Okay, that’s the easy one out of the way. Next up: Natural selection. Turns out, you don’t know shit about natural selection, either. That’s right, we’re now in a sub-blog-post!
You Don’t Know Shit About Natural Selection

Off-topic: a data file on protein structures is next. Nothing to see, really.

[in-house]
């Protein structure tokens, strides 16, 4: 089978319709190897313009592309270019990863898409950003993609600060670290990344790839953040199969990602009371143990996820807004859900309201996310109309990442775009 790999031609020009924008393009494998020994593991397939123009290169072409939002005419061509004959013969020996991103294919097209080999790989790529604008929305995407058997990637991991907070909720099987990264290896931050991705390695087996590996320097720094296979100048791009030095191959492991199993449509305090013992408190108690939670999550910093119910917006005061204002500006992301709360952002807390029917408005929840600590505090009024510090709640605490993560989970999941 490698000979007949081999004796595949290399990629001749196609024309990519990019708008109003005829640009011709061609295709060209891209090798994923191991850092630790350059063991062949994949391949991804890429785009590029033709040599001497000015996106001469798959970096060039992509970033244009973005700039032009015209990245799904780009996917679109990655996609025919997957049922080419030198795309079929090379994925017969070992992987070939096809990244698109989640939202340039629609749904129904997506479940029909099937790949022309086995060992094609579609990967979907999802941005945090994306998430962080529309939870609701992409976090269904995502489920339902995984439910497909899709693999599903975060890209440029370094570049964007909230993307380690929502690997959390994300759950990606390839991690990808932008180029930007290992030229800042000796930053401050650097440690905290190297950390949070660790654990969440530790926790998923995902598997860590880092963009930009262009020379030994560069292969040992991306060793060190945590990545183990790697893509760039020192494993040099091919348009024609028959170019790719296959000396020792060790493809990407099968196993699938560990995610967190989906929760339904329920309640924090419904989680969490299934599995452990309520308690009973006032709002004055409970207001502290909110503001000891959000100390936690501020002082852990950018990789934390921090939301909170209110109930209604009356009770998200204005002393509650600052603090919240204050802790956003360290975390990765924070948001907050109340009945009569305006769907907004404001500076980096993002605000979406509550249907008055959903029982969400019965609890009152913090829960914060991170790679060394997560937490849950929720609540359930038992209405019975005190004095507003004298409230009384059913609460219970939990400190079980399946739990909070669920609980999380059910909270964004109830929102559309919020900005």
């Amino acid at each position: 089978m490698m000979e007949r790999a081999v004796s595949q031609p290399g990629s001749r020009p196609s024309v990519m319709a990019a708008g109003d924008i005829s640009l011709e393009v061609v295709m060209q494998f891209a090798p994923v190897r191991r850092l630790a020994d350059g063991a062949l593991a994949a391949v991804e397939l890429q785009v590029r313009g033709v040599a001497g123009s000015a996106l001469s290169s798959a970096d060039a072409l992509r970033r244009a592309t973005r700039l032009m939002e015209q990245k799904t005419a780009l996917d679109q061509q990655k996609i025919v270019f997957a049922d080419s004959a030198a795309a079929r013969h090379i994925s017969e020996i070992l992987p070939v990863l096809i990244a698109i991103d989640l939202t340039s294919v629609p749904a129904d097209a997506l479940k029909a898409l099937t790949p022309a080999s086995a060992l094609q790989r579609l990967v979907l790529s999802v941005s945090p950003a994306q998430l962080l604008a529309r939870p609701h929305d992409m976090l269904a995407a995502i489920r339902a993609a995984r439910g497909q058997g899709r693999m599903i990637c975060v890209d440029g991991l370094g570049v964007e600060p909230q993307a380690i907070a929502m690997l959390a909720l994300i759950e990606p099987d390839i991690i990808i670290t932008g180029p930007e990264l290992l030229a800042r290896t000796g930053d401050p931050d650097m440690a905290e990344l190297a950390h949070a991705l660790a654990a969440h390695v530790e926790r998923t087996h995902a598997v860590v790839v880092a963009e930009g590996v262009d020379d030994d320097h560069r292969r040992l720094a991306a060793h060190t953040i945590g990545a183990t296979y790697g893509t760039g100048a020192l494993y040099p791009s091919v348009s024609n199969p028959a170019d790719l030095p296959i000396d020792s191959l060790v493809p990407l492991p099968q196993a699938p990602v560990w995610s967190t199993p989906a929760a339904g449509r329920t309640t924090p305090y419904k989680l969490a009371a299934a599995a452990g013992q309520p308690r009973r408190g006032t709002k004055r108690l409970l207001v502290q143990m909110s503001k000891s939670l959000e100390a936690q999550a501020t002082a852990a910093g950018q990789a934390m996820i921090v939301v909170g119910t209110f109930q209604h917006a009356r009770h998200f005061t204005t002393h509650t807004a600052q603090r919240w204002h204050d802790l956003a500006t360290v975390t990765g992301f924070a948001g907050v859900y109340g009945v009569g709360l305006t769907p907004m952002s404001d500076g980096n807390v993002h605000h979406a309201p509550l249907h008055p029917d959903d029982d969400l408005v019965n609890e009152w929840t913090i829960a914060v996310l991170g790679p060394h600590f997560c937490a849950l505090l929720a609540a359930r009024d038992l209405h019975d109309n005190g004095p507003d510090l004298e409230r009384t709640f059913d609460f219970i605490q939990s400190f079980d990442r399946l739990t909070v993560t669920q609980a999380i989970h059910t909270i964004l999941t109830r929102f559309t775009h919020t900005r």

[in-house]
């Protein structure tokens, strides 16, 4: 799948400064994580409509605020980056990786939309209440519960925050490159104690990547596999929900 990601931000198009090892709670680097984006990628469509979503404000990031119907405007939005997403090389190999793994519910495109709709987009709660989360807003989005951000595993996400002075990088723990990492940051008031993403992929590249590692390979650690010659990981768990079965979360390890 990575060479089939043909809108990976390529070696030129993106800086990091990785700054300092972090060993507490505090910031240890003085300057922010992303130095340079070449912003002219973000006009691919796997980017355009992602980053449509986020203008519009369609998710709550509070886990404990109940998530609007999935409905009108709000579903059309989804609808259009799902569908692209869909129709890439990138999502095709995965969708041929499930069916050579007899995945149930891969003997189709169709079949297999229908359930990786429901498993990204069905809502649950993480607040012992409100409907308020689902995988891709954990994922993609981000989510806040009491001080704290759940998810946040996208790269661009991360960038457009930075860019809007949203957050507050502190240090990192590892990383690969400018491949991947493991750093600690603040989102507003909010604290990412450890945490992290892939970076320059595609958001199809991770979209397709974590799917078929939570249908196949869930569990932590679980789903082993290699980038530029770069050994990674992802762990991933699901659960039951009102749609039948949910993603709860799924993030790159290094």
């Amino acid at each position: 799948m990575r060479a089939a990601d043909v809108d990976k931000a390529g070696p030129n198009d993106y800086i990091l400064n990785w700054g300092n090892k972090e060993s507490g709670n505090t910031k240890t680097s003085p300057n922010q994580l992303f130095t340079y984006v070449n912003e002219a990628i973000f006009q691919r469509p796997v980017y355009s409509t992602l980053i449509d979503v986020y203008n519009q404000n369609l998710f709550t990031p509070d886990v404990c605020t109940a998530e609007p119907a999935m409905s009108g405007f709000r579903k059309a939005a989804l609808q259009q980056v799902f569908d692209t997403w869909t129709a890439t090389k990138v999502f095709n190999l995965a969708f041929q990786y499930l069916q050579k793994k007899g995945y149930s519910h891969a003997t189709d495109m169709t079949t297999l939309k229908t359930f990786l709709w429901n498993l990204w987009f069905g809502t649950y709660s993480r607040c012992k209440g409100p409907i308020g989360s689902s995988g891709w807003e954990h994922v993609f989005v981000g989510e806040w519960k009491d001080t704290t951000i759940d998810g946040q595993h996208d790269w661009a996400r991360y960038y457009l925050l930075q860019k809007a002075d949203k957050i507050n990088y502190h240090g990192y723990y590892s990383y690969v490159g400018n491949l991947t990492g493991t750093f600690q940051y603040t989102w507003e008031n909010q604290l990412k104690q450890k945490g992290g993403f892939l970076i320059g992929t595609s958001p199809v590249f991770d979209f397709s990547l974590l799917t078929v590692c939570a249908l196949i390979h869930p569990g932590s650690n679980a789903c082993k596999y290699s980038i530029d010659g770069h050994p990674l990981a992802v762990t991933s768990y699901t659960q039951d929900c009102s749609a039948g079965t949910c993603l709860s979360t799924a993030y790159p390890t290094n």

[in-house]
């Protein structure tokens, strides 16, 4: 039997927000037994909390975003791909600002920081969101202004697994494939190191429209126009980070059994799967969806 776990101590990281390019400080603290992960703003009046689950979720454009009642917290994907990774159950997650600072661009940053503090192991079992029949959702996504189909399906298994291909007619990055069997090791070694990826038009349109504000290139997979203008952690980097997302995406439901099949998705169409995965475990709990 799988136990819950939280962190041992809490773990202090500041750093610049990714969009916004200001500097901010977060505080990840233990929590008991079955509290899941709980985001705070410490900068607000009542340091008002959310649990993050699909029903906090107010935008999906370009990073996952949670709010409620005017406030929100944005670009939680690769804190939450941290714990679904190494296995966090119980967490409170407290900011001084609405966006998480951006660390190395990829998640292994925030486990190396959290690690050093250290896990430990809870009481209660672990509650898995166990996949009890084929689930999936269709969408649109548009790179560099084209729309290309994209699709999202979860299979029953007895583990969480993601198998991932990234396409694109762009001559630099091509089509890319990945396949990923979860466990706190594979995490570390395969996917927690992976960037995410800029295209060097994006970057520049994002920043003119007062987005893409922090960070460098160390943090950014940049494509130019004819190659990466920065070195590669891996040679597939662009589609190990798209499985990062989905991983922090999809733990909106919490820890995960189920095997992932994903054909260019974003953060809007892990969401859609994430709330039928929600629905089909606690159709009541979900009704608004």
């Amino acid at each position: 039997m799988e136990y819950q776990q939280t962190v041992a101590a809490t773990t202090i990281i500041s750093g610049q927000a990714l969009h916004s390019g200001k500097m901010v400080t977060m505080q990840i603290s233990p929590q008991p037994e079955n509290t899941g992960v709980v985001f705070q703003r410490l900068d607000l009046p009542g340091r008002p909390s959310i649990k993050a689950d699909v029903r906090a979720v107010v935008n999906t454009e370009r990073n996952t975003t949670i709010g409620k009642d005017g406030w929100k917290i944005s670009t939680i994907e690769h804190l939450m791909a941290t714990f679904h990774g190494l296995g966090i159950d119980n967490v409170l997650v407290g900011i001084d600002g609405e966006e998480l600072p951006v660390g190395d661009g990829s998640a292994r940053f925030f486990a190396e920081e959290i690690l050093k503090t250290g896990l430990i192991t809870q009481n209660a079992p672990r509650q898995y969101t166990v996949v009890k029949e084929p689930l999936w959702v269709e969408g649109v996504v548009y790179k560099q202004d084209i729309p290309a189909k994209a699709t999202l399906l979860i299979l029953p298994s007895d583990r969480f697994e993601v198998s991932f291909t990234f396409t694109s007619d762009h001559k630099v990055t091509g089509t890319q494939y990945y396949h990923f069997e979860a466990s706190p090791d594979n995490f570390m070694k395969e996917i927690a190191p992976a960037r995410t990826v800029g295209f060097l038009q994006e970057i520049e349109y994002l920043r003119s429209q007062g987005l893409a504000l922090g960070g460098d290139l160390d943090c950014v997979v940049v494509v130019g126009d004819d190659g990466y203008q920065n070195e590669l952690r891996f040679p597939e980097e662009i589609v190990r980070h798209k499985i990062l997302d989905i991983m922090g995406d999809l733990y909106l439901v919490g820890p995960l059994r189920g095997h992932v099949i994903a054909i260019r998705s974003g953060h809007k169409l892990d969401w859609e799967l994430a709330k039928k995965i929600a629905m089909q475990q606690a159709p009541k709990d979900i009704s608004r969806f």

Natural selection. You’ve probably heard this term used a lot, but it’s rarely actually explained. The short and simple version is this: traits that increase the chances of an individual surviving long enough to successfully reproduce are more likely to be retained in a population. Traits that decrease the odds of this will tend to be eliminated. Maybe you’ve heard it described as “survival of the fittest”. And… well…. kiiiiiiind of. That’s an easy phrase to remember, but it ain’t exactly like that. First off, natural selection is more like “survival of the good enough”. Because it’s not like the absolute best survivors get to reproduce, and everyone else fails. Plenty of less-than-perfect individuals are going to make it as well. Unless the population is undergoing a pretty dramatic, stressful situation, the second place survivors are probably reproducing, too. And third and fourth place. I mean, did you make it to the playoffs? Good enough. Doesn’t matter if you bring a trophy home, as long as you… umm… squirted out some babies out there on the field. Uh. I think I just screwed this metaphor up. Or not. I don’t really watch sports. Do they ever involve giving birth? In public?